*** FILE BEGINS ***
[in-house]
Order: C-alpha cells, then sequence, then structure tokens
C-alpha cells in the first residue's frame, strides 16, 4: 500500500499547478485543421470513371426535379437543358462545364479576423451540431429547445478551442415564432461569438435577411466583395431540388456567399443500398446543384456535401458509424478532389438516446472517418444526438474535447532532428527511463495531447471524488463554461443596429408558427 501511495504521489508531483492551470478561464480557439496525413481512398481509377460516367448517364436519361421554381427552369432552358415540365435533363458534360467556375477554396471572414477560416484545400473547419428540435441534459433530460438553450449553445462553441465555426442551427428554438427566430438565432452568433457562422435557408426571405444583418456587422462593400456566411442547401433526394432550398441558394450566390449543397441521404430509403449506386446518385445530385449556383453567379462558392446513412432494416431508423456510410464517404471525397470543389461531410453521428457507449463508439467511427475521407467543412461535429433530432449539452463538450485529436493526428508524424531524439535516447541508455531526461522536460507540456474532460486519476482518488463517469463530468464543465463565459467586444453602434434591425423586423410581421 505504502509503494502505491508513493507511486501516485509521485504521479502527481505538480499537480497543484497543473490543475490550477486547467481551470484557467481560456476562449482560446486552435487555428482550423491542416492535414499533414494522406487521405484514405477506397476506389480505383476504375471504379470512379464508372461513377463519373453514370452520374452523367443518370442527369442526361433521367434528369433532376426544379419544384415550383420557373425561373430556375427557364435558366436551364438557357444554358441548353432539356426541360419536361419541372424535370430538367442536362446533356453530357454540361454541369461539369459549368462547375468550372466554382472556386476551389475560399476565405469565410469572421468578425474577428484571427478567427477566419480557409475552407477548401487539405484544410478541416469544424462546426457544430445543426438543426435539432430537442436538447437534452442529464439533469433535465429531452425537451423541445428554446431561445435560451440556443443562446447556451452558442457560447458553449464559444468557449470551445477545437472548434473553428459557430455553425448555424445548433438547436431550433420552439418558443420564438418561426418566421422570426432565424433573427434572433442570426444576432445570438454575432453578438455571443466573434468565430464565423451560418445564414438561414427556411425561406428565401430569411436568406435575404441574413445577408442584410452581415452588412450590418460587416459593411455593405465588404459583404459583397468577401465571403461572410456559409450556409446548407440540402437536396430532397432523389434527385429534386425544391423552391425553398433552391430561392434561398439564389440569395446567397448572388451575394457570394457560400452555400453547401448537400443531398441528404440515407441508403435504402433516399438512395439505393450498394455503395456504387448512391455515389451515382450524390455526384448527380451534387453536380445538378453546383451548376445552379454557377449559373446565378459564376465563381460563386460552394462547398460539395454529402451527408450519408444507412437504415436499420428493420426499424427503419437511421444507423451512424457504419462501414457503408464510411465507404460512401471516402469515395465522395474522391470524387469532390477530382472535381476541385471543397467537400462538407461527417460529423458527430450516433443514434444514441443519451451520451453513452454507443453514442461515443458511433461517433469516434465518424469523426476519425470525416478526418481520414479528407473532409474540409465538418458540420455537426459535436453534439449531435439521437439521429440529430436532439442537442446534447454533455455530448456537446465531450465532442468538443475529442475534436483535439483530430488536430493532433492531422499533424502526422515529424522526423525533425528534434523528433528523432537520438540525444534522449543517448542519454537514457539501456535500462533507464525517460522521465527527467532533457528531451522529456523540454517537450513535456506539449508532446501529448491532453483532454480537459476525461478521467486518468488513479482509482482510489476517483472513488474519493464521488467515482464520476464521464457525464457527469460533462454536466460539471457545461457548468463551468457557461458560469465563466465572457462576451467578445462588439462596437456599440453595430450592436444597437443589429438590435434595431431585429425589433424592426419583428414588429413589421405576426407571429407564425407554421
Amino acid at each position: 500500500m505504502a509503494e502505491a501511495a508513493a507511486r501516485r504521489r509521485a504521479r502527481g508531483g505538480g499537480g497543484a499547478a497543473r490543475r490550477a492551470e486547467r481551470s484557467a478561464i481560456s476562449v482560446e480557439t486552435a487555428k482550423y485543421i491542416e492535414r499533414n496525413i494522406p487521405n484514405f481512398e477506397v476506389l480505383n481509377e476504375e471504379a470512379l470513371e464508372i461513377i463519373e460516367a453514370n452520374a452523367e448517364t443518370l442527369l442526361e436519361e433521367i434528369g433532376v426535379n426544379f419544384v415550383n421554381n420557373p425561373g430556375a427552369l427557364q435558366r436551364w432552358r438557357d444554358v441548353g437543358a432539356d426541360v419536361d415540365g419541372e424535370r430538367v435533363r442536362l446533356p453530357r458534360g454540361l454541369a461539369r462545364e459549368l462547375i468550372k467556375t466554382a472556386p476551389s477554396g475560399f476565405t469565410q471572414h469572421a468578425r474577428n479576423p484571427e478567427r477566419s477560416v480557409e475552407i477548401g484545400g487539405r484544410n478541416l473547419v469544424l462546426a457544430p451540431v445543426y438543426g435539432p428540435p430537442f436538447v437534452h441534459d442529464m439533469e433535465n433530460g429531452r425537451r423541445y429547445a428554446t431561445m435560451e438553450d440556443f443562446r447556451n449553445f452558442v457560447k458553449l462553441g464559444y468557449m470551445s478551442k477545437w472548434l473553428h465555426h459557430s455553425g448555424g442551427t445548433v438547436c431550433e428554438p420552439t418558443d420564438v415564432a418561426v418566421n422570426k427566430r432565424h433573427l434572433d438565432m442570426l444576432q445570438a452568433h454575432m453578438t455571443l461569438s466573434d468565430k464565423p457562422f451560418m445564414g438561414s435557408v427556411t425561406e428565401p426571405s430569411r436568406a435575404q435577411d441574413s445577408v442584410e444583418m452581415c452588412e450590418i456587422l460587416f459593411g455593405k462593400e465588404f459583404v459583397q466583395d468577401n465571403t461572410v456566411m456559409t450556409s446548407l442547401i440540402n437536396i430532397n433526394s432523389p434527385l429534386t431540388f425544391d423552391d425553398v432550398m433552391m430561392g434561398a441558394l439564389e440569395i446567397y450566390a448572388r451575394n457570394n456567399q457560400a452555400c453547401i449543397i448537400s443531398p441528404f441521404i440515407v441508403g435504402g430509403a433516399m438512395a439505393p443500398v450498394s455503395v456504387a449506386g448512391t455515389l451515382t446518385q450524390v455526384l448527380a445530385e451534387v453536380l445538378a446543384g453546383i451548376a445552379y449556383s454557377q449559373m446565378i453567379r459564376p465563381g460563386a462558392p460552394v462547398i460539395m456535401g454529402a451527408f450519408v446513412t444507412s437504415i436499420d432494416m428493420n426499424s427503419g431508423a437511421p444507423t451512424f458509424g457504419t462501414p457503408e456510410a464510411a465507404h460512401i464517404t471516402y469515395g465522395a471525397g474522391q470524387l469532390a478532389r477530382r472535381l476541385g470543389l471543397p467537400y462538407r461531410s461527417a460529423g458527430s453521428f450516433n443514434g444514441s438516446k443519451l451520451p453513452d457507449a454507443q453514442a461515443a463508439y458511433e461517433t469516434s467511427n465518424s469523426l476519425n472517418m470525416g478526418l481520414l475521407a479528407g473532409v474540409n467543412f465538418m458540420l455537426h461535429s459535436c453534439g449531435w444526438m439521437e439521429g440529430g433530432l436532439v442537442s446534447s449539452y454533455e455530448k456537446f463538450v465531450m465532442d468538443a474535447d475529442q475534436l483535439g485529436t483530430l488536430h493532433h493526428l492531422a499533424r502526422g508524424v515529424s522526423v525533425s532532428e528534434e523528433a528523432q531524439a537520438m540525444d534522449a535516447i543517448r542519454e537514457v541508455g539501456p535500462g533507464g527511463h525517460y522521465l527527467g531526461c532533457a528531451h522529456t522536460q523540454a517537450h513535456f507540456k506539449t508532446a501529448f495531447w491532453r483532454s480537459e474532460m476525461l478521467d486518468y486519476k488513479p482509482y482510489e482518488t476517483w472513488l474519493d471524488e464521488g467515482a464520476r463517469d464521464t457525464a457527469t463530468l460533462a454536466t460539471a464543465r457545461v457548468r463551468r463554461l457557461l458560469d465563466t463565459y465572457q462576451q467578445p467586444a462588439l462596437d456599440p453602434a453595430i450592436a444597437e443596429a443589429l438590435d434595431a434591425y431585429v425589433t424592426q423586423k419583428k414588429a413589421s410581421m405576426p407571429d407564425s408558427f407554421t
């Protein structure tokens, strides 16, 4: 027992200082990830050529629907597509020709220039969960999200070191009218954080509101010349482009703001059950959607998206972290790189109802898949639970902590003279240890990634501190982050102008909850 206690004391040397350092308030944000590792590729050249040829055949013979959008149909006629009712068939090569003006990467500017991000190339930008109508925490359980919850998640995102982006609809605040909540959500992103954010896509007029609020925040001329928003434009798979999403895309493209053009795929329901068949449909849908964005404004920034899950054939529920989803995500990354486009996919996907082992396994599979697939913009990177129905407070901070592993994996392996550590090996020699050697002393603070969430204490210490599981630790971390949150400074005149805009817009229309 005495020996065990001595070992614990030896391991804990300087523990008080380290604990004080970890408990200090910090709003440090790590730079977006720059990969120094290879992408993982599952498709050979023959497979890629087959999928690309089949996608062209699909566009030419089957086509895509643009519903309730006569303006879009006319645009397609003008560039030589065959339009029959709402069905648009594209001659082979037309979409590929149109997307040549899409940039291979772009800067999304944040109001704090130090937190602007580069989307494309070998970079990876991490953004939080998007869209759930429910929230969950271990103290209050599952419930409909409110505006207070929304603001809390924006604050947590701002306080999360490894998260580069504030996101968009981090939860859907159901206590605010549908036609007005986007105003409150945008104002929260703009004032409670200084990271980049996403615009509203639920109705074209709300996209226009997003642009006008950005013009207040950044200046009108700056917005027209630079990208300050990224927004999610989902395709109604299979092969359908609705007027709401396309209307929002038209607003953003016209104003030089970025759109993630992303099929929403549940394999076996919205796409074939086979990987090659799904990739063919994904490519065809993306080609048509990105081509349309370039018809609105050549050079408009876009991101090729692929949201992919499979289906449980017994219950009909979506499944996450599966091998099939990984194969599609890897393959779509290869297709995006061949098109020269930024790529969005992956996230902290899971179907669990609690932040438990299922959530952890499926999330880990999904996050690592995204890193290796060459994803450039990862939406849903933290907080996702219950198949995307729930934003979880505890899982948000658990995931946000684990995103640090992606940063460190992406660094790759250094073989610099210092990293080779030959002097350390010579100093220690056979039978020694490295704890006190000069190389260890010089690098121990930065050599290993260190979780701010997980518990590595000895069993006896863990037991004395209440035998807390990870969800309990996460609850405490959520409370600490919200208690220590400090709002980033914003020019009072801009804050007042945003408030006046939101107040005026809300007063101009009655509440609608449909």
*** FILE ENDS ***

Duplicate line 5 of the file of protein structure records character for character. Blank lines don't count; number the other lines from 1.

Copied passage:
């Protein structure tokens, strides 16, 4: 027992200082990830050529629907597509020709220039969960999200070191009218954080509101010349482009703001059950959607998206972290790189109802898949639970902590003279240890990634501190982050102008909850 206690004391040397350092308030944000590792590729050249040829055949013979959008149909006629009712068939090569003006990467500017991000190339930008109508925490359980919850998640995102982006609809605040909540959500992103954010896509007029609020925040001329928003434009798979999403895309493209053009795929329901068949449909849908964005404004920034899950054939529920989803995500990354486009996919996907082992396994599979697939913009990177129905407070901070592993994996392996550590090996020699050697002393603070969430204490210490599981630790971390949150400074005149805009817009229309 005495020996065990001595070992614990030896391991804990300087523990008080380290604990004080970890408990200090910090709003440090790590730079977006720059990969120094290879992408993982599952498709050979023959497979890629087959999928690309089949996608062209699909566009030419089957086509895509643009519903309730006569303006879009006319645009397609003008560039030589065959339009029959709402069905648009594209001659082979037309979409590929149109997307040549899409940039291979772009800067999304944040109001704090130090937190602007580069989307494309070998970079990876991490953004939080998007869209759930429910929230969950271990103290209050599952419930409909409110505006207070929304603001809390924006604050947590701002306080999360490894998260580069504030996101968009981090939860859907159901206590605010549908036609007005986007105003409150945008104002929260703009004032409670200084990271980049996403615009509203639920109705074209709300996209226009997003642009006008950005013009207040950044200046009108700056917005027209630079990208300050990224927004999610989902395709109604299979092969359908609705007027709401396309209307929002038209607003953003016209104003030089970025759109993630992303099929929403549940394999076996919205796409074939086979990987090659799904990739063919994904490519065809993306080609048509990105081509349309370039018809609105050549050079408009876009991101090729692929949201992919499979289906449980017994219950009909979506499944996450599966091998099939990984194969599609890897393959779509290869297709995006061949098109020269930024790529969005992956996230902290899971179907669990609690932040438990299922959530952890499926999330880990999904996050690592995204890193290796060459994803450039990862939406849903933290907080996702219950198949995307729930934003979880505890899982948000658990995931946000684990995103640090992606940063460190992406660094790759250094073989610099210092990293080779030959002097350390010579100093220690056979039978020694490295704890006190000069190389260890010089690098121990930065050599290993260190979780701010997980518990590595000895069993006896863990037991004395209440035998807390990870969800309990996460609850405490959520409370600490919200208690220590400090709002980033914003020019009072801009804050007042945003408030006046939101107040005026809300007063101009009655509440609608449909």